Under a life assurance, an insurer undertakes to pay a sum certain to the assured in consideration of an agreed premium.
However, the insurance may be taken covering the whole life of the assured, in which case nothing is payable until the assured is dead.
1. Life Assurance
It may also be a kind of endowment policy made payable on the death of the assured or at fixed period usually twenty years which ever happens first.
It could however be a term Assurances, in which case the insurer undertakes to pay the assured if the latter dies within a stated period.
This form of insurance is common in the United States and in Europe and provides for the hazard of modern forms of transport such as aeroplane and trains.
It is common knowledge that most aircraft accidents are fatal, so that chances of escaping death or grievous injury are rare. Travelling by air has nevertheless become one of the quickest means of modern transport.
In anticipation of such accident, what happens is that a traveler pays a premium to the insurer who undertakes to pay a sum certain in case of death during the journey.
However on the safe arrival of the passenger at his destination, the contract of insurance automatically terminates and nothing is payable.
2. Personal Accident Insurance
Personal accident insurance is, like a life insurance, not indemnity insurance.
It is to enable a person to provide against economics loss to himself or his family in the event of an injury or disablement either temporarily or permanently, or in the event of his death.
The risk envisages here may also be disablement by disease. There is no obligation however to continue an accident policy as there is in the case of life policy.
Thus it is possible to renew an accident policy yearly by consent and each renewal will constitute a new contract.
3. Fire Insurance
A person may insure his property against loss by fire. The insurer undertakes to make good the loss or damage caused by fire in consideration of the premium paid by the assured.
The assured and the insurer normally agree on a fixed amount. Since a contract of fire insurance is a contract of indemnity, the loss cannot always be ascertained until after the incident.
Therefore, the measure of the loss payable may not necessarily reach the amount agreed to beforehand
4. Marine Insurance
This constitutes another form of insurance under which an insurer or an underwriter agrees to indemnify the assured against losses arising from perils at sea either to the ship or the freight on board the ship.
Thus marine insurance has been defined ‘as a contract whereby the insurer undertakes to indemnify the assured, in manner and to the extent there by agreed, against marine losses.
That is to say, the losses incidental to adventure’.. It is also a contract of indemnity.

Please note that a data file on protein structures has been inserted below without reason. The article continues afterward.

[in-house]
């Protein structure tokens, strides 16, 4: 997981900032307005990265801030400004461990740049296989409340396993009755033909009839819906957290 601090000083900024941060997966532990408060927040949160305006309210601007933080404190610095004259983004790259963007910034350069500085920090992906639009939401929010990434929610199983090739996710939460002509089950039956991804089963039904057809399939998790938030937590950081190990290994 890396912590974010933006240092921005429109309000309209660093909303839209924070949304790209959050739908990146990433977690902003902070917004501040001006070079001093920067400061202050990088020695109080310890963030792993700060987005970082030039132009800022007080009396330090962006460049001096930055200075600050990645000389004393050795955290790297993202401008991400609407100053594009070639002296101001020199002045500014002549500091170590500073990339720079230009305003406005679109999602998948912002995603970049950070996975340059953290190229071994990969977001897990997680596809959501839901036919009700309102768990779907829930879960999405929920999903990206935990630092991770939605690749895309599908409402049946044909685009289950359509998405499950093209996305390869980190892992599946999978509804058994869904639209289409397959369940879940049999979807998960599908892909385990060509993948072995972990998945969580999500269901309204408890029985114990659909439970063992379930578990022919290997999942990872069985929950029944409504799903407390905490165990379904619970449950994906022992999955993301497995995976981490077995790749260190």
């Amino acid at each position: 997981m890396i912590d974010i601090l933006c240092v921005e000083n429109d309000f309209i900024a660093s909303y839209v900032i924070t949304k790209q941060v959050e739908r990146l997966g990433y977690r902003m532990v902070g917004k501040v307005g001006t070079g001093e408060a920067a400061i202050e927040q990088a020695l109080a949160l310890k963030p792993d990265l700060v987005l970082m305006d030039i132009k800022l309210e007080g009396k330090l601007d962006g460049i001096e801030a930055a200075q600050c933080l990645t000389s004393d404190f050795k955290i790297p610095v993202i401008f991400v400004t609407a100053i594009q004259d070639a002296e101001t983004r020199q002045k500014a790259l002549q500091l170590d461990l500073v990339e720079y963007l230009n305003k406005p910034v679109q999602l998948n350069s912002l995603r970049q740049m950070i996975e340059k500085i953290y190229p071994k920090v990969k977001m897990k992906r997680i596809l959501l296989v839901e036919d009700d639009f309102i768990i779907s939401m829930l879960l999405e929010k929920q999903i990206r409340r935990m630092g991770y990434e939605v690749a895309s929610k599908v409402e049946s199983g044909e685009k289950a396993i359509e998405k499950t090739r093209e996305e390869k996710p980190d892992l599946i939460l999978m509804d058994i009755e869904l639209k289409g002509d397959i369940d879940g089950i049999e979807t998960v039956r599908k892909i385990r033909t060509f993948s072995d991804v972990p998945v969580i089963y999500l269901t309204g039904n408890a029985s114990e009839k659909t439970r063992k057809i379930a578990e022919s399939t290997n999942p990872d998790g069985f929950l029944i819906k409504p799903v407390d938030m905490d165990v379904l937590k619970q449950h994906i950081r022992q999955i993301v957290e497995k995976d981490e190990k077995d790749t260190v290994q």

5. Motor Vehicle Insurance
The motor vehicles (third party insurance) Act 1950 makes it compulsory for all motor vehicle owners to insure their vehicles against third party risks.
It is therefore illegal to use or cause or permit any other person to use a motor vehicle unless there is in force, in relation to the user of that motor vehicle by such person
Or such other person as the case may be, such a policy or insurance or such a security for third party risks in accordance with the provision of S.6 of the Act.
Section 6 stipulate that the policy must be issued by an approved insurer and that it must be one which insures such person or classes if person as may be specified in it in respect of death or bodily injury to any person caused by or arising out of the use of the motor vehicle covered by the policy.
But the policy need not cover:
liability to person employed by the insured in respect of death or bodily injury arising out of and in the course of his employment, or liability in respect of death or bodily injury to person being carried in upon or entering or getting on to or alighting from a motor vehicle at the time of occurrence of the event and of the claim arising, unless
The vehicle is a passenger vehicle i.e. one used for carrying passengers for hire or reward or
Where persons are carried by reason of or in pursuance of a contract of employment or any contractual liability
One noticeable fact under the Act is that the policy only covers the death or bodily injury to any person; it does not cover damages to property of a third party or to the insured motor vehicle.
This Act does not however restrict the terms of the policy, it only specifies minimum terms. Therefore the assured may cover other risks than those in the policy.
For example, he may have a standard third party policy which will cover damages to third party property,
Or he may take a comprehensive policy which cover not only damages to third party property, but also damages to the insured property and medical expenses for injury received by anyone in the accident.
The 1950 Act also provides that the exclusion of certain terms from a policy will be void as against third Parties if it is made in respect of risks, such as death or bodily injury which must be insured under the Act.
Thus any provision relieving the insurer of liability in the event of the insured doing or not doing some specified things after the happening of the event insured against is void against a third party who is claiming.
Thus the failure of the insured to report an accident causing an injury to the third party does not bar the right of the third party to recover.
This provision does not however affect or render void any stipulation in the policy requiring the person insured to repay to the insurer any sums which the insurer may have become liable to pay under the policy and which have been applied to the satisfaction of the claim of third parties.